All those motorway trips seem to have boosted fuel economy and the long-term average has nudged up to 47.0mpg. I'm glad it seems to be on the up, but I'm still not hugely impressed by it, especially given that I'm a very steady driver these days and that the tall top gear means that the engine is pulling less than 2,000rpm on the motorway.

One other thing that's not so welcome at high speed is the level of road noise in the cabin. It's particularly noticeable on coarse road surfaces and means that I often turn up the stereo to compensate. I don't mind so much but, depending on the music, passengers don't always appreciate it...

© Microsoft

Report 1: Mazda 3 2.2D Sport Nav arrives

What sets the new Mazda 3 apart from rivals such as the Ford Focus, Vauxhall Astra and Volkswagen Golf? Mazda will tell you it's all about its "Kodo" design language, Skyactiv Technology and "Zoom-Zoom" character. Over the course of the next year we hope to find out what this actually means, and how the Mazda 3 really compares with the competition.

Our car is a 2.2D Sport Nav model: at £22,145 it's far from cheap, but it's as expensive as a 3 gets, unless you go for the optional automatic gearbox. It's also incredibly well equipped and has a 2.2-litre 150hp diesel engine that promises strong performance and good fuel economy.

On the official combined cycle it returns 68.9mpg, partly thanks to the aforementioned Skyactiv technology - the term Mazda uses for its latest generation of engines, gearboxes and lightweight construction techniques.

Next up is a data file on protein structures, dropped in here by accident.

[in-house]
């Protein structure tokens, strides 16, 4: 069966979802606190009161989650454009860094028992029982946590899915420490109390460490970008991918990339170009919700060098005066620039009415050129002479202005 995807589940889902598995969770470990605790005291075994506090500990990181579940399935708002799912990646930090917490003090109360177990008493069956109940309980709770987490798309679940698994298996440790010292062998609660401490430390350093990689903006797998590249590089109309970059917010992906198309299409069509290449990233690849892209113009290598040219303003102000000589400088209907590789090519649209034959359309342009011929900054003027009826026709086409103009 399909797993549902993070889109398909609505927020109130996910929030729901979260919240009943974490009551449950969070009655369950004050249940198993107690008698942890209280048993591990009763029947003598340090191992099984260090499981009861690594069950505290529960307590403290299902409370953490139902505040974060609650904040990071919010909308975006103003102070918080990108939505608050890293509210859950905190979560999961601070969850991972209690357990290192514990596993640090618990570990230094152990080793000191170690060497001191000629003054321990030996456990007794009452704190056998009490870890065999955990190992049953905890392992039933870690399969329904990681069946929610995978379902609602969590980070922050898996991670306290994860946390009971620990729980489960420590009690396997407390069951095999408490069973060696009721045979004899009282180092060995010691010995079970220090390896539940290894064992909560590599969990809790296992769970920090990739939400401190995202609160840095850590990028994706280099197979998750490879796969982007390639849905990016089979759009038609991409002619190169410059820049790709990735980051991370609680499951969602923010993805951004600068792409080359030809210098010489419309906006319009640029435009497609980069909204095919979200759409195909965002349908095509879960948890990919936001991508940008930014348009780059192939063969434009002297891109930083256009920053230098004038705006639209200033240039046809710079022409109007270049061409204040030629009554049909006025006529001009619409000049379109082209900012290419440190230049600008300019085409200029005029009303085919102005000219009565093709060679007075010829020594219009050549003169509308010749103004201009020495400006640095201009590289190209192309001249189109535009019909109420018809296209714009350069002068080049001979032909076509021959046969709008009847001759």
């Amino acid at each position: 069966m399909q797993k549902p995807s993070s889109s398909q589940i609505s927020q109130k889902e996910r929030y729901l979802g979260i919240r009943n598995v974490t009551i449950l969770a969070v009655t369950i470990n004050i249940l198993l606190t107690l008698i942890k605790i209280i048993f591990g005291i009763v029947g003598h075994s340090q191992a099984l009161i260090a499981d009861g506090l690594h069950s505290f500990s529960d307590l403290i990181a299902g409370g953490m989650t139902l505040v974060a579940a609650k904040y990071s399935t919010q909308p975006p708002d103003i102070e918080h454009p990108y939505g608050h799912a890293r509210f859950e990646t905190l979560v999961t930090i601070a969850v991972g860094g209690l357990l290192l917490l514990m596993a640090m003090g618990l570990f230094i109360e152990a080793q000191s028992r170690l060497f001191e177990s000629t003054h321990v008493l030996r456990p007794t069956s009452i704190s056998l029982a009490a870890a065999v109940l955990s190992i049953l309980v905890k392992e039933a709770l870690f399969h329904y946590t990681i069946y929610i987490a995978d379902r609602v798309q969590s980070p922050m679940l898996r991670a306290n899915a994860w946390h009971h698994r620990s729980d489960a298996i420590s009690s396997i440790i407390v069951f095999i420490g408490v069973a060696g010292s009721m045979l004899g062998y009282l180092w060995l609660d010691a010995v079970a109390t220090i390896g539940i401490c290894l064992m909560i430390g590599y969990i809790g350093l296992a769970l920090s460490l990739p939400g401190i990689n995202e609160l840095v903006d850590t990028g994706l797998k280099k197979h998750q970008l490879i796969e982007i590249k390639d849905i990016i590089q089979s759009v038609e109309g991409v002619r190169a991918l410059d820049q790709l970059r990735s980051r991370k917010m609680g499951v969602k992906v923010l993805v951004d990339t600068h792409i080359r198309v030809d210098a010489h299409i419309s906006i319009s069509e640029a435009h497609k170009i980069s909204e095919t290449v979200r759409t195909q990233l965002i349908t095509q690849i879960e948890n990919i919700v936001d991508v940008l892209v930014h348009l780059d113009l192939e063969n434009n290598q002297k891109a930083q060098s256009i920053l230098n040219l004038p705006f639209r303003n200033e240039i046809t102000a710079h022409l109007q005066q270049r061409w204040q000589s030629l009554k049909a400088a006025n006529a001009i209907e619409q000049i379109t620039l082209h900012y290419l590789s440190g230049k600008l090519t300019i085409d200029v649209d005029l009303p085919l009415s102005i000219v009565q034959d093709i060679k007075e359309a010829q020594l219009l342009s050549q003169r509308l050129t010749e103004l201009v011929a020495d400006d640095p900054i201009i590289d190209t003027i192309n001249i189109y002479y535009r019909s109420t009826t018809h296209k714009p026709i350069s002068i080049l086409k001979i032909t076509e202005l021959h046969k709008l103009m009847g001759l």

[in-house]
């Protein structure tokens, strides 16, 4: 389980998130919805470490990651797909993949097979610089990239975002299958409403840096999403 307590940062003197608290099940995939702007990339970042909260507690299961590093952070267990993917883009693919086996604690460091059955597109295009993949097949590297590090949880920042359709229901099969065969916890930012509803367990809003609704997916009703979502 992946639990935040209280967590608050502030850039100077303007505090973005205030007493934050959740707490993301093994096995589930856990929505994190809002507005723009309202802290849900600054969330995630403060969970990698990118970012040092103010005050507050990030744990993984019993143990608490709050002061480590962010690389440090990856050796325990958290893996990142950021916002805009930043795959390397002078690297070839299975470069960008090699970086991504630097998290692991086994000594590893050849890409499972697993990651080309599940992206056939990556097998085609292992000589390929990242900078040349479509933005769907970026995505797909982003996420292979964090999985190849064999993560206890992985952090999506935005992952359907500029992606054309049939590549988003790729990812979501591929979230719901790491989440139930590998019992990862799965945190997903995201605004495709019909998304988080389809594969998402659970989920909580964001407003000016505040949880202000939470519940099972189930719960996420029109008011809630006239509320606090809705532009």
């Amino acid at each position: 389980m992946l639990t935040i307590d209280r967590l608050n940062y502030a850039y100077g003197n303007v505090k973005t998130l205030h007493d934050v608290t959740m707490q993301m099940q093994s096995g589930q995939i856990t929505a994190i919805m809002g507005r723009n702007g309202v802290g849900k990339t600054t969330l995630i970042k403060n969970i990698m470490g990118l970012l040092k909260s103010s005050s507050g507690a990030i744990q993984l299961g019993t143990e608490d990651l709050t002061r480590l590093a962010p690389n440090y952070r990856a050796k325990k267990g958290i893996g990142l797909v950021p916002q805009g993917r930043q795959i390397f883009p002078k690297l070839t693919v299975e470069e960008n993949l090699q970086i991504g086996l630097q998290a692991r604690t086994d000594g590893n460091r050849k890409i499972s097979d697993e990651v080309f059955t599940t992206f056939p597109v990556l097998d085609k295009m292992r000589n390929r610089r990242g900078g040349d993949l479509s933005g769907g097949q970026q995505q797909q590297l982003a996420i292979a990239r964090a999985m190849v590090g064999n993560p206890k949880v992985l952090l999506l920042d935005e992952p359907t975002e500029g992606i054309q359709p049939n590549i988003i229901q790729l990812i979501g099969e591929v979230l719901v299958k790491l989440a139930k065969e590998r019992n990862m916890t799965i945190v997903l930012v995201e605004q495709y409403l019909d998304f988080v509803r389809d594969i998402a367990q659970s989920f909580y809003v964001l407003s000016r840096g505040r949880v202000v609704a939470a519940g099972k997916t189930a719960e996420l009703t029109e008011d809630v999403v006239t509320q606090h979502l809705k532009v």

Will we achieve near-70mpg in the real world? Almost certainly not - so far the long-term figure is a more lowly 46.5mpg. Not bad, but previous experience suggests that equivalent versions of the Honda Civic and VW Golf will easily return more than 50mpg. Hopefully it's something that'll improve over time.

One area where the 3 does score highly is equipment - our Sport Nav model comes all the things you'd expect - sat-nav (obviously), climate control, Bluetooth, front and rear parking sensors and automatic headlights and wipers - and things you might not, such as Xenon adaptive headlights, a head-up display and heated front seats.

The interior is as classy as it is packed full of kit, with build quality, materials and design that are a match for just about anything in this sector.

So far the 3 has proved easy to live with, thanks in no small part to its smooth, strong diesel engine. Motorway cruising is effortless and you never need to work hard to make swift progress. The gearshift from second to third is rather awkward, however, and on long trips the amount of road noise at speed can become rather wearing.

First impressions are that the 3 is a fine effort, if not quite as competitive within its sector as our previous Mazda long-term test car, a CX-5 SUV. It's early days, though, so there's plenty of time for the relationship to flourish.

Need to know: Mazda 3 2.2D Sport Nav

On fleet since: March 2014
Total mileage: 7,200 miles
Official combined mpg/CO2: 68.9mpg/107g/km
Actual mpg: 47.1mpg
Costs: £0 so far
Engine: 2.2 Skyactiv-D common-rail turbodiesel
Trim: Sport Nav
Performance: 0-62 in 8.1 seconds, 130mph top speed
Power/torque: 150hp @ 4,500rpm, 280lb ft @ 1,800rpm
Insurance group: 24
List price: £22,145
Options fitted: none
Price as tested: £22,145
Pros: sleek styling, practical, well equipped, strong performance, good build quality
Cons: sub-50mpg fuel economy, gearshift can be clumsy, road noise at speed

Search for a Mazda 3 on Auto Trader